A new approach to assessing sweat production

Research output: Contribution to journalArticle

Abstract

Since 1916 when Stillians (1) first reported that excessive axillary sweating could be reduced by the application of 25% aqueous aluminium chloride, sales of antiperspirant products have increased dramatically. In spite of many studies, the mechanism of action of these compounds has not been clearly elucidated (2). In most cases, investigations have been performed on animal foot pads, excised human biopsy specimens and skin samples in vivo (3). A model which eliminated problems encountered in whole body investigations (for example, influence of blood flow) would be preferable. One such method, introduced in part by Sato (3), has been investigated. Preliminary investigations suggest that this method could become useful in the evaluation of the mode of action of antiperspirants. Sweat production was induced using carbachol and methacholine in isolated rat plantar sweat glands. These were maintained in a suitable environment (modified Krebs‐Ringer bicarbonate at 38°C containing 30% w/v fresh rat serum). The output of sweat was measured every 5 minutes for 85 minutes and the maximal final volume obtained with any one gland was 23 nanolitres. Sweat production ceased on administration of appropriate concentrations of atropine or the withdrawal of calcium ions from the bathing fluid. Une nouvelle approche pour évaluer la transpiration

Original languageEnglish (US)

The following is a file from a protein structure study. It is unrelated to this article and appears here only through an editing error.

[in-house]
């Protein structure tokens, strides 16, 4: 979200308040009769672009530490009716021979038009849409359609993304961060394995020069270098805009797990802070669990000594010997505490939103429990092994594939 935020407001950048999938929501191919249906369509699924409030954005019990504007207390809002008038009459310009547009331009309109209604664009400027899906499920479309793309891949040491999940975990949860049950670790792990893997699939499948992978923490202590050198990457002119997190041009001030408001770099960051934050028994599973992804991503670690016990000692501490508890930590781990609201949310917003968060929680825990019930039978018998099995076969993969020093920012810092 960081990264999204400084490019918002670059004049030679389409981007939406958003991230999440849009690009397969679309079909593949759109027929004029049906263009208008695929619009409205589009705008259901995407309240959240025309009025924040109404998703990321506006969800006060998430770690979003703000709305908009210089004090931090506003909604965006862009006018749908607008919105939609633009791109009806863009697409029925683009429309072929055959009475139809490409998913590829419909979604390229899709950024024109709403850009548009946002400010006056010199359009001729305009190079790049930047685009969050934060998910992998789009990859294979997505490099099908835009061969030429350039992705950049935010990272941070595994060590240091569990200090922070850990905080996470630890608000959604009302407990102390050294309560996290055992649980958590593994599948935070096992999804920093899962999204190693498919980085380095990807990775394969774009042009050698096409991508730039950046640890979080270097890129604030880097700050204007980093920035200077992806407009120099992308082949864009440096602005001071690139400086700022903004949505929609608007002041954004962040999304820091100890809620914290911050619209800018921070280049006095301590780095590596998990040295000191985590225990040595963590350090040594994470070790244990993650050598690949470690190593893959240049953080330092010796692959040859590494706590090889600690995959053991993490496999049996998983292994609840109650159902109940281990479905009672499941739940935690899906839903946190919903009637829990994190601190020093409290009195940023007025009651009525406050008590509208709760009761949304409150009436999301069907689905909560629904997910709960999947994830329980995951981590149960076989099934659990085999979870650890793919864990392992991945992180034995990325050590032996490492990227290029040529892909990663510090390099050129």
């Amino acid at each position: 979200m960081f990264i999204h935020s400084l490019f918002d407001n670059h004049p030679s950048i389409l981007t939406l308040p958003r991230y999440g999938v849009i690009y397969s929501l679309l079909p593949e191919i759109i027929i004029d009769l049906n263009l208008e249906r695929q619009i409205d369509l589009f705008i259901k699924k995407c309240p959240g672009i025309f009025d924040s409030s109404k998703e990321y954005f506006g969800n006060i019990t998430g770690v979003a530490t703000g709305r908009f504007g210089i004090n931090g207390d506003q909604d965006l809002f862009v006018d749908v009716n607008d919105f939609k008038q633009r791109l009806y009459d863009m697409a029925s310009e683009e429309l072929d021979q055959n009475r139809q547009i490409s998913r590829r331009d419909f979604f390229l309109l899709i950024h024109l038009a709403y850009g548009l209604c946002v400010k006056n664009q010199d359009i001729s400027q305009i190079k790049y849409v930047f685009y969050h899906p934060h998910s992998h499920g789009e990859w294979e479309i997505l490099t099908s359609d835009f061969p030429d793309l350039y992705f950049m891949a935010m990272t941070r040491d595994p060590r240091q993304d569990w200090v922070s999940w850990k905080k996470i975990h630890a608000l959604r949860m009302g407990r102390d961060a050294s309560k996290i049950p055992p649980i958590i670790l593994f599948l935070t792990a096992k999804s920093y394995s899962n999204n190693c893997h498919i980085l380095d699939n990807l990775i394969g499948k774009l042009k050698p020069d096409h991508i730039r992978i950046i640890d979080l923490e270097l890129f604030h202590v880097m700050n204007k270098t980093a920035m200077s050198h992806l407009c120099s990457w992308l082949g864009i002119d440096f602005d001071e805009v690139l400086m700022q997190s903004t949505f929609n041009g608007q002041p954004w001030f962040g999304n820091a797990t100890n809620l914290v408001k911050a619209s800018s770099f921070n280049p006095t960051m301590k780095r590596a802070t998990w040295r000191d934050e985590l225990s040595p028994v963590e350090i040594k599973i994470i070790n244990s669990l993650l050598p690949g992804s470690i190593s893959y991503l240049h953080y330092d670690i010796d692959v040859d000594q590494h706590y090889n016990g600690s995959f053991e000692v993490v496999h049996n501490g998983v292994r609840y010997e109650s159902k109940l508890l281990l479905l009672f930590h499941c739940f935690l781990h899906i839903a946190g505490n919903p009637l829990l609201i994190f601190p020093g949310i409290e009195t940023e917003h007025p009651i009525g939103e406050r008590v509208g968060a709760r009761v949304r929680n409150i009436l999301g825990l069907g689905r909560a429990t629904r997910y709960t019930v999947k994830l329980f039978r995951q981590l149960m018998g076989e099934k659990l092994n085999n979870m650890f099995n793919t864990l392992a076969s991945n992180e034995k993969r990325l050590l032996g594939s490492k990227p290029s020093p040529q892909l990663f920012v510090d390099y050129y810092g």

Pages (from-to)267-275
Number of pages9
JournalInternational Journal of Cosmetic Science
Volume5
Issue number6
DOIs
StatePublished - Jan 1 1983

Fingerprint

Antiperspirants
Sweat
Rats
Aluminum chloride
Transpiration
Methacholine Chloride
Biopsy
Carbachol
Bicarbonates
Atropine
Calcium
Sweat Glands
Skin
Sales
Animals
Blood
Sweating
Ions
Fluids
Foot

All Science Journal Classification (ASJC) codes

  • Chemistry (miscellaneous)
  • Aging
  • Pharmaceutical Science
  • Drug Discovery
  • Dermatology
  • Colloid and Surface Chemistry

Keywords

  • Isolated eccrine sweat gland
  • atropine
  • calcium
  • carbachol
  • methacholine
  • rat
  • sweat production

Cite this

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title = "A new approach to assessing sweat production",
abstract = "Since 1916 when Stillians (1) first reported that excessive axillary sweating could be reduced by the application of 25{\%} aqueous aluminium chloride, sales of antiperspirant products have increased dramatically. In spite of many studies, the mechanism of action of these compounds has not been clearly elucidated (2). In most cases, investigations have been performed on animal foot pads, excised human biopsy specimens and skin samples in vivo (3). A model which eliminated problems encountered in whole body investigations (for example, influence of blood flow) would be preferable. One such method, introduced in part by Sato (3), has been investigated. Preliminary investigations suggest that this method could become useful in the evaluation of the mode of action of antiperspirants. Sweat production was induced using carbachol and methacholine in isolated rat plantar sweat glands. These were maintained in a suitable environment (modified Krebs‐Ringer bicarbonate at 38°C containing 30{\%} w/v fresh rat serum). The output of sweat was measured every 5 minutes for 85 minutes and the maximal final volume obtained with any one gland was 23 nanolitres. Sweat production ceased on administration of appropriate concentrations of atropine or the withdrawal of calcium ions from the bathing fluid. Une nouvelle approche pour {\'e}valuer la transpiration",
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A new approach to assessing sweat production. / Michniak-Kohn, Bozena.

In: International Journal of Cosmetic Science, Vol. 5, No. 6, 01.01.1983, p. 267-275.

Research output: Contribution to journalArticle

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